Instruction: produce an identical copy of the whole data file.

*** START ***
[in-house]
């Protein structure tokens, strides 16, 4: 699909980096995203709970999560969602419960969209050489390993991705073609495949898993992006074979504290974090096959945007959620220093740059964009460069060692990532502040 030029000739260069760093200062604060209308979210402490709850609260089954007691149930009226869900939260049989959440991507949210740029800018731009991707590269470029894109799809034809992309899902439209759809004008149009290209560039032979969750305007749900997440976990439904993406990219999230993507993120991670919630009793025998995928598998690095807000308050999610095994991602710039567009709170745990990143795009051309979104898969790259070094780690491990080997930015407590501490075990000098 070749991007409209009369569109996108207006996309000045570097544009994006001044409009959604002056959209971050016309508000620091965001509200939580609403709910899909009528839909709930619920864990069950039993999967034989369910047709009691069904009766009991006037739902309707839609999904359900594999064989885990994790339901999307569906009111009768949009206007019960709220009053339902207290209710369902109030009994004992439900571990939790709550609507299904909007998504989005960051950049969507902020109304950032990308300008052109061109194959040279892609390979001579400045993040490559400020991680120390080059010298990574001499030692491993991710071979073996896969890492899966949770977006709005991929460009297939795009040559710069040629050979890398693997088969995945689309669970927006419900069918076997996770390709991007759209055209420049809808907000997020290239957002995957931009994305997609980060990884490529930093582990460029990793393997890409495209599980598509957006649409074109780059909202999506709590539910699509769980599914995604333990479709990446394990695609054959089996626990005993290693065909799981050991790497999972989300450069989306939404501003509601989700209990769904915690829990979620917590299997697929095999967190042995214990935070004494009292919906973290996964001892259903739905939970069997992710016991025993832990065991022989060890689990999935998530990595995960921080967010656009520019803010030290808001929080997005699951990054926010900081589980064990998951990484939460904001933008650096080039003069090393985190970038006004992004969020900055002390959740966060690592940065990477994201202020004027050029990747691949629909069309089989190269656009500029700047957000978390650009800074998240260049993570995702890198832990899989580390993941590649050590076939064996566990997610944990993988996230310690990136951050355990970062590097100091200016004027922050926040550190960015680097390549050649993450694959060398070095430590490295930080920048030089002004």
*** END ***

[in-house]
């Protein structure tokens, strides 16, 4: 699909980096995203709970999560969602419960969209050489390993991705073609495949898993992006074979504290974090096959945007959620220093740059964009460069060692990532502040 030029000739260069760093200062604060209308979210402490709850609260089954007691149930009226869900939260049989959440991507949210740029800018731009991707590269470029894109799809034809992309899902439209759809004008149009290209560039032979969750305007749900997440976990439904993406990219999230993507993120991670919630009793025998995928598998690095807000308050999610095994991602710039567009709170745990990143795009051309979104898969790259070094780690491990080997930015407590501490075990000098 070749991007409209009369569109996108207006996309000045570097544009994006001044409009959604002056959209971050016309508000620091965001509200939580609403709910899909009528839909709930619920864990069950039993999967034989369910047709009691069904009766009991006037739902309707839609999904359900594999064989885990994790339901999307569906009111009768949009206007019960709220009053339902207290209710369902109030009994004992439900571990939790709550609507299904909007998504989005960051950049969507902020109304950032990308300008052109061109194959040279892609390979001579400045993040490559400020991680120390080059010298990574001499030692491993991710071979073996896969890492899966949770977006709005991929460009297939795009040559710069040629050979890398693997088969995945689309669970927006419900069918076997996770390709991007759209055209420049809808907000997020290239957002995957931009994305997609980060990884490529930093582990460029990793393997890409495209599980598509957006649409074109780059909202999506709590539910699509769980599914995604333990479709990446394990695609054959089996626990005993290693065909799981050991790497999972989300450069989306939404501003509601989700209990769904915690829990979620917590299997697929095999967190042995214990935070004494009292919906973290996964001892259903739905939970069997992710016991025993832990065991022989060890689990999935998530990595995960921080967010656009520019803010030290808001929080997005699951990054926010900081589980064990998951990484939460904001933008650096080039003069090393985190970038006004992004969020900055002390959740966060690592940065990477994201202020004027050029990747691949629909069309089989190269656009500029700047957000978390650009800074998240260049993570995702890198832990899989580390993941590649050590076939064996566990997610944990993988996230310690990136951050355990970062590097100091200016004027922050926040550190960015680097390549050649993450694959060398070095430590490295930080920048030089002004």